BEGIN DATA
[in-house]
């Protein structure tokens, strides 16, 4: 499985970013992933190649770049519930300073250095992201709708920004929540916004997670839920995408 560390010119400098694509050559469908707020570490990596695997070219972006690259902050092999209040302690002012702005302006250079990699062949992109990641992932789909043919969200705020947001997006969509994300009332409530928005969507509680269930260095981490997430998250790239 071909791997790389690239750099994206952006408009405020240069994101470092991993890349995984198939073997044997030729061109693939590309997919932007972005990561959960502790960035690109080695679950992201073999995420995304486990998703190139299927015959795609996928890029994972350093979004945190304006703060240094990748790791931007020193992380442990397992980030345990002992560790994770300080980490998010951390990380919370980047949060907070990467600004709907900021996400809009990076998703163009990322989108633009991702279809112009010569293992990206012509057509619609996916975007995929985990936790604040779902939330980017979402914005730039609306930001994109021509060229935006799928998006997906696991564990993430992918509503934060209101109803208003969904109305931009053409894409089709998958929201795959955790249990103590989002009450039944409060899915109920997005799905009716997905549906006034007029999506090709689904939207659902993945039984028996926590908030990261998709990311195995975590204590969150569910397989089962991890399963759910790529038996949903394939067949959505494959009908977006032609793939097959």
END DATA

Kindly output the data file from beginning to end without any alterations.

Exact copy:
[in-house]
């Protein structure tokens, strides 16, 4: 499985970013992933190649770049519930300073250095992201709708920004929540916004997670839920995408 560390010119400098694509050559469908707020570490990596695997070219972006690259902050092999209040302690002012702005302006250079990699062949992109990641992932789909043919969200705020947001997006969509994300009332409530928005969507509680269930260095981490997430998250790239 071909791997790389690239750099994206952006408009405020240069994101470092991993890349995984198939073997044997030729061109693939590309997919932007972005990561959960502790960035690109080695679950992201073999995420995304486990998703190139299927015959795609996928890029994972350093979004945190304006703060240094990748790791931007020193992380442990397992980030345990002992560790994770300080980490998010951390990380919370980047949060907070990467600004709907900021996400809009990076998703163009990322989108633009991702279809112009010569293992990206012509057509619609996916975007995929985990936790604040779902939330980017979402914005730039609306930001994109021509060229935006799928998006997906696991564990993430992918509503934060209101109803208003969904109305931009053409894409089709998958929201795959955790249990103590989002009450039944409060899915109920997005799905009716997905549906006034007029999506090709689904939207659902993945039984028996926590908030990261998709990311195995975590204590969150569910397989089962991890399963759910790529038996949903394939067949959505494959009908977006032609793939097959």